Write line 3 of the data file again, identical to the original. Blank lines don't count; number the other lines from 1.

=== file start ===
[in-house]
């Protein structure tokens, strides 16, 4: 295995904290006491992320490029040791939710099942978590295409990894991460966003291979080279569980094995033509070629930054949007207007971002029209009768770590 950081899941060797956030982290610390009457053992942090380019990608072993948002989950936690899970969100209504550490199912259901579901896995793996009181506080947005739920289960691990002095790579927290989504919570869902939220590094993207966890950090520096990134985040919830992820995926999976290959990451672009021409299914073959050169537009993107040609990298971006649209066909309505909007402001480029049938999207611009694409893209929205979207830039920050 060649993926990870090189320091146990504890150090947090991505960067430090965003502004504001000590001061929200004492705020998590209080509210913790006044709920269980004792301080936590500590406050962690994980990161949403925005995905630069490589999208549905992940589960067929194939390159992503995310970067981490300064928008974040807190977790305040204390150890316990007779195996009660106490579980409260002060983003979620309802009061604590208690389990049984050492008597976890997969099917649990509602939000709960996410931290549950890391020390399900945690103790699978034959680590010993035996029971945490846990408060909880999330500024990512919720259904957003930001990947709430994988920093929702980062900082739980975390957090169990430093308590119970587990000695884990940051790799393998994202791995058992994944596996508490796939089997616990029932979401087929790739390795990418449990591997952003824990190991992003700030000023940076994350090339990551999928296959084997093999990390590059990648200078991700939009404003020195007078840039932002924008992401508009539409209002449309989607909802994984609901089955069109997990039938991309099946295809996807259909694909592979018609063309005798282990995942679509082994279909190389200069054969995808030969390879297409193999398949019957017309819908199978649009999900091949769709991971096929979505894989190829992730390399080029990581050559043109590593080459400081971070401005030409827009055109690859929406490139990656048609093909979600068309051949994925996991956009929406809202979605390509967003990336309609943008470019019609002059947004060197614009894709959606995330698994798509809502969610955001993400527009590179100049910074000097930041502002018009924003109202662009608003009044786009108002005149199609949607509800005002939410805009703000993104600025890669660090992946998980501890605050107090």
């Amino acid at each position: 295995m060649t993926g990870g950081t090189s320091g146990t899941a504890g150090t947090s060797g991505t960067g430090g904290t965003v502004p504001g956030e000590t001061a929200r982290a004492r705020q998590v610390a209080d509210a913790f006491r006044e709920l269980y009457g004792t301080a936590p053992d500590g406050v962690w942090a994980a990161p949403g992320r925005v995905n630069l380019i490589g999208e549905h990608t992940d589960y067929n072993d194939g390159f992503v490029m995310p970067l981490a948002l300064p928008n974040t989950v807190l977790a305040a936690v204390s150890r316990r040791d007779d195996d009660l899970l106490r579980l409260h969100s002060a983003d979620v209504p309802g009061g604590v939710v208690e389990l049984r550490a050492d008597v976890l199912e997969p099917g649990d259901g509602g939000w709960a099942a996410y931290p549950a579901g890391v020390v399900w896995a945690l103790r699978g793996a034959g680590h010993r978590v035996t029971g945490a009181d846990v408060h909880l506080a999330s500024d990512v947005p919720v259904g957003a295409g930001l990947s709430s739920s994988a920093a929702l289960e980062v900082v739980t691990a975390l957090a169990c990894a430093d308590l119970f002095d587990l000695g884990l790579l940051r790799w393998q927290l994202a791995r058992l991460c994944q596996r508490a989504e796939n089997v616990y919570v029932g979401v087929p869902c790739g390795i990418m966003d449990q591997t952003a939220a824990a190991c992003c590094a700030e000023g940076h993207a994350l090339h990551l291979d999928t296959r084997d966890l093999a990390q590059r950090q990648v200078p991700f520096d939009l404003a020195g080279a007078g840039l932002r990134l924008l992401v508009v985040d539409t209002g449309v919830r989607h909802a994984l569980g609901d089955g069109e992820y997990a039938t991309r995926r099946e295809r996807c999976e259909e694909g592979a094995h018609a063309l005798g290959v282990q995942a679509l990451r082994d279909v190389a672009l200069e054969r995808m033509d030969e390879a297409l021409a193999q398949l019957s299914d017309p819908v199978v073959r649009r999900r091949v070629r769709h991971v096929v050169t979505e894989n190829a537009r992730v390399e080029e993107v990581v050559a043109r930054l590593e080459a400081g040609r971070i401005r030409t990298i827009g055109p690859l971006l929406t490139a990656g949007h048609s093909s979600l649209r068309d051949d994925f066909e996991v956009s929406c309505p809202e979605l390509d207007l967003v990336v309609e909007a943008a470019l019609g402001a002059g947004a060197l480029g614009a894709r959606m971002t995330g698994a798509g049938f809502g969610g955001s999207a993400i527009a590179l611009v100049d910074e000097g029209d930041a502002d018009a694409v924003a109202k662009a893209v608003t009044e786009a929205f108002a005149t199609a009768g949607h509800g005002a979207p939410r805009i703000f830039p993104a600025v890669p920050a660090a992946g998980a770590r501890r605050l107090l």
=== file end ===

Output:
């Amino acid at each position: 295995m060649t993926g990870g950081t090189s320091g146990t899941a504890g150090t947090s060797g991505t960067g430090g904290t965003v502004p504001g956030e000590t001061a929200r982290a004492r705020q998590v610390a209080d509210a913790f006491r006044e709920l269980y009457g004792t301080a936590p053992d500590g406050v962690w942090a994980a990161p949403g992320r925005v995905n630069l380019i490589g999208e549905h990608t992940d589960y067929n072993d194939g390159f992503v490029m995310p970067l981490a948002l300064p928008n974040t989950v807190l977790a305040a936690v204390s150890r316990r040791d007779d195996d009660l899970l106490r579980l409260h969100s002060a983003d979620v209504p309802g009061g604590v939710v208690e389990l049984r550490a050492d008597v976890l199912e997969p099917g649990d259901g509602g939000w709960a099942a996410y931290p549950a579901g890391v020390v399900w896995a945690l103790r699978g793996a034959g680590h010993r978590v035996t029971g945490a009181d846990v408060h909880l506080a999330s500024d990512v947005p919720v259904g957003a295409g930001l990947s709430s739920s994988a920093a929702l289960e980062v900082v739980t691990a975390l957090a169990c990894a430093d308590l119970f002095d587990l000695g884990l790579l940051r790799w393998q927290l994202a791995r058992l991460c994944q596996r508490a989504e796939n089997v616990y919570v029932g979401v087929p869902c790739g390795i990418m966003d449990q591997t952003a939220a824990a190991c992003c590094a700030e000023g940076h993207a994350l090339h990551l291979d999928t296959r084997d966890l093999a990390q590059r950090q990648v200078p991700f520096d939009l404003a020195g080279a007078g840039l932002r990134l924008l992401v508009v985040d539409t209002g449309v919830r989607h909802a994984l569980g609901d089955g069109e992820y997990a039938t991309r995926r099946e295809r996807c999976e259909e694909g592979a094995h018609a063309l005798g290959v282990q995942a679509l990451r082994d279909v190389a672009l200069e054969r995808m033509d030969e390879a297409l021409a193999q398949l019957s299914d017309p819908v199978v073959r649009r999900r091949v070629r769709h991971v096929v050169t979505e894989n190829a537009r992730v390399e080029e993107v990581v050559a043109r930054l590593e080459a400081g040609r971070i401005r030409t990298i827009g055109p690859l971006l929406t490139a990656g949007h048609s093909s979600l649209r068309d051949d994925f066909e996991v956009s929406c309505p809202e979605l390509d207007l967003v990336v309609e909007a943008a470019l019609g402001a002059g947004a060197l480029g614009a894709r959606m971002t995330g698994a798509g049938f809502g969610g955001s999207a993400i527009a590179l611009v100049d910074e000097g029209d930041a502002d018009a694409v924003a109202k662009a893209v608003t009044e786009a929205f108002a005149t199609a009768g949607h509800g005002a979207p939410r805009i703000f830039p993104a600025v890669p920050a660090a992946g998980a770590r501890r605050l107090l």